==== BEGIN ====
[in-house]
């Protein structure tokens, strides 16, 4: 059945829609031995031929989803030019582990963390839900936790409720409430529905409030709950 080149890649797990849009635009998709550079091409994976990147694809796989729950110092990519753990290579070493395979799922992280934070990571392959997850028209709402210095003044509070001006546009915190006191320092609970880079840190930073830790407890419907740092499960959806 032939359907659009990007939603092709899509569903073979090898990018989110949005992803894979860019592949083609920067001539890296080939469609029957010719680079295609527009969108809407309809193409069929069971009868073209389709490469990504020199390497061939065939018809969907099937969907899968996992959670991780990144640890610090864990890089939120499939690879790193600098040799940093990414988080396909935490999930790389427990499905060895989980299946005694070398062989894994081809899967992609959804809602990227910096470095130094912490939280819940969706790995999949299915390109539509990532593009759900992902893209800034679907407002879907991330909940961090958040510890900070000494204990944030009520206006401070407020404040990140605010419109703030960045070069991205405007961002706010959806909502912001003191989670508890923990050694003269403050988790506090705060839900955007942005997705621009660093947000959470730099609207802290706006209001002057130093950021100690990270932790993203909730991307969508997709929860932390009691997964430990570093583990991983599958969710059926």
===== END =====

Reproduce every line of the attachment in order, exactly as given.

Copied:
[in-house]
């Protein structure tokens, strides 16, 4: 059945829609031995031929989803030019582990963390839900936790409720409430529905409030709950 080149890649797990849009635009998709550079091409994976990147694809796989729950110092990519753990290579070493395979799922992280934070990571392959997850028209709402210095003044509070001006546009915190006191320092609970880079840190930073830790407890419907740092499960959806 032939359907659009990007939603092709899509569903073979090898990018989110949005992803894979860019592949083609920067001539890296080939469609029957010719680079295609527009969108809407309809193409069929069971009868073209389709490469990504020199390497061939065939018809969907099937969907899968996992959670991780990144640890610090864990890089939120499939690879790193600098040799940093990414988080396909935490999930790389427990499905060895989980299946005694070398062989894994081809899967992609959804809602990227910096470095130094912490939280819940969706790995999949299915390109539509990532593009759900992902893209800034679907407002879907991330909940961090958040510890900070000494204990944030009520206006401070407020404040990140605010419109703030960045070069991205405007961002706010959806909502912001003191989670508890923990050694003269403050988790506090705060839900955007942005997705621009660093947000959470730099609207802290706006209001002057130093950021100690990270932790993203909730991307969508997709929860932390009691997964430990570093583990991983599958969710059926």